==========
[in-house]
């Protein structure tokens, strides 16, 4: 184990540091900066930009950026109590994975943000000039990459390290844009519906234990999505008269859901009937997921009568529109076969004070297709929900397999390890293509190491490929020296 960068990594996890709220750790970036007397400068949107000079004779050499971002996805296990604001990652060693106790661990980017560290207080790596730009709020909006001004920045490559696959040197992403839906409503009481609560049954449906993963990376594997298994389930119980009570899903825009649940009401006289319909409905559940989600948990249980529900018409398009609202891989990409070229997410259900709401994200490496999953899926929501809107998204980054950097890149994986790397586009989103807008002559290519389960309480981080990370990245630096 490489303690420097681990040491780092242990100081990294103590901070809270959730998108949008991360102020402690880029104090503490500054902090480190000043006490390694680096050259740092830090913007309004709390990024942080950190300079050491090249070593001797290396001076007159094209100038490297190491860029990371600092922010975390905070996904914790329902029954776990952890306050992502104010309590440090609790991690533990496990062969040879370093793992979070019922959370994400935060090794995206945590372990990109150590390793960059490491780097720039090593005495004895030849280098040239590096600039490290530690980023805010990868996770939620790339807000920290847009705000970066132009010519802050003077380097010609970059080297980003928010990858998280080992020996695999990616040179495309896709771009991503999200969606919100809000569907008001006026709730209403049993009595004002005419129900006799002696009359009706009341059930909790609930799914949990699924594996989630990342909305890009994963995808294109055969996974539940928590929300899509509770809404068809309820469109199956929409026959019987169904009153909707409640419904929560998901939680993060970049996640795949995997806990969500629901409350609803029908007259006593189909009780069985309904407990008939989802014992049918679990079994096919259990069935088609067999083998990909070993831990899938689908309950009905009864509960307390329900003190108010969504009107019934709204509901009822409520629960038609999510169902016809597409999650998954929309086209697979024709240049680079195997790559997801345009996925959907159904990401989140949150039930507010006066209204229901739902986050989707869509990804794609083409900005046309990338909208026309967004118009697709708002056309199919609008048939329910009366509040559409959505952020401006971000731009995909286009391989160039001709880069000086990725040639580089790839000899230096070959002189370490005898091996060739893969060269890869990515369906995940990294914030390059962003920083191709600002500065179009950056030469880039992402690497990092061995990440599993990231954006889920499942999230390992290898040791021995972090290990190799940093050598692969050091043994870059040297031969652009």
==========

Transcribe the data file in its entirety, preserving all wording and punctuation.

[in-house]
């Protein structure tokens, strides 16, 4: 184990540091900066930009950026109590994975943000000039990459390290844009519906234990999505008269859901009937997921009568529109076969004070297709929900397999390890293509190491490929020296 960068990594996890709220750790970036007397400068949107000079004779050499971002996805296990604001990652060693106790661990980017560290207080790596730009709020909006001004920045490559696959040197992403839906409503009481609560049954449906993963990376594997298994389930119980009570899903825009649940009401006289319909409905559940989600948990249980529900018409398009609202891989990409070229997410259900709401994200490496999953899926929501809107998204980054950097890149994986790397586009989103807008002559290519389960309480981080990370990245630096 490489303690420097681990040491780092242990100081990294103590901070809270959730998108949008991360102020402690880029104090503490500054902090480190000043006490390694680096050259740092830090913007309004709390990024942080950190300079050491090249070593001797290396001076007159094209100038490297190491860029990371600092922010975390905070996904914790329902029954776990952890306050992502104010309590440090609790991690533990496990062969040879370093793992979070019922959370994400935060090794995206945590372990990109150590390793960059490491780097720039090593005495004895030849280098040239590096600039490290530690980023805010990868996770939620790339807000920290847009705000970066132009010519802050003077380097010609970059080297980003928010990858998280080992020996695999990616040179495309896709771009991503999200969606919100809000569907008001006026709730209403049993009595004002005419129900006799002696009359009706009341059930909790609930799914949990699924594996989630990342909305890009994963995808294109055969996974539940928590929300899509509770809404068809309820469109199956929409026959019987169904009153909707409640419904929560998901939680993060970049996640795949995997806990969500629901409350609803029908007259006593189909009780069985309904407990008939989802014992049918679990079994096919259990069935088609067999083998990909070993831990899938689908309950009905009864509960307390329900003190108010969504009107019934709204509901009822409520629960038609999510169902016809597409999650998954929309086209697979024709240049680079195997790559997801345009996925959907159904990401989140949150039930507010006066209204229901739902986050989707869509990804794609083409900005046309990338909208026309967004118009697709708002056309199919609008048939329910009366509040559409959505952020401006971000731009995909286009391989160039001709880069000086990725040639580089790839000899230096070959002189370490005898091996060739893969060269890869990515369906995940990294914030390059962003920083191709600002500065179009950056030469880039992402690497990092061995990440599993990231954006889920499942999230390992290898040791021995972090290990190799940093050598692969050091043994870059040297031969652009």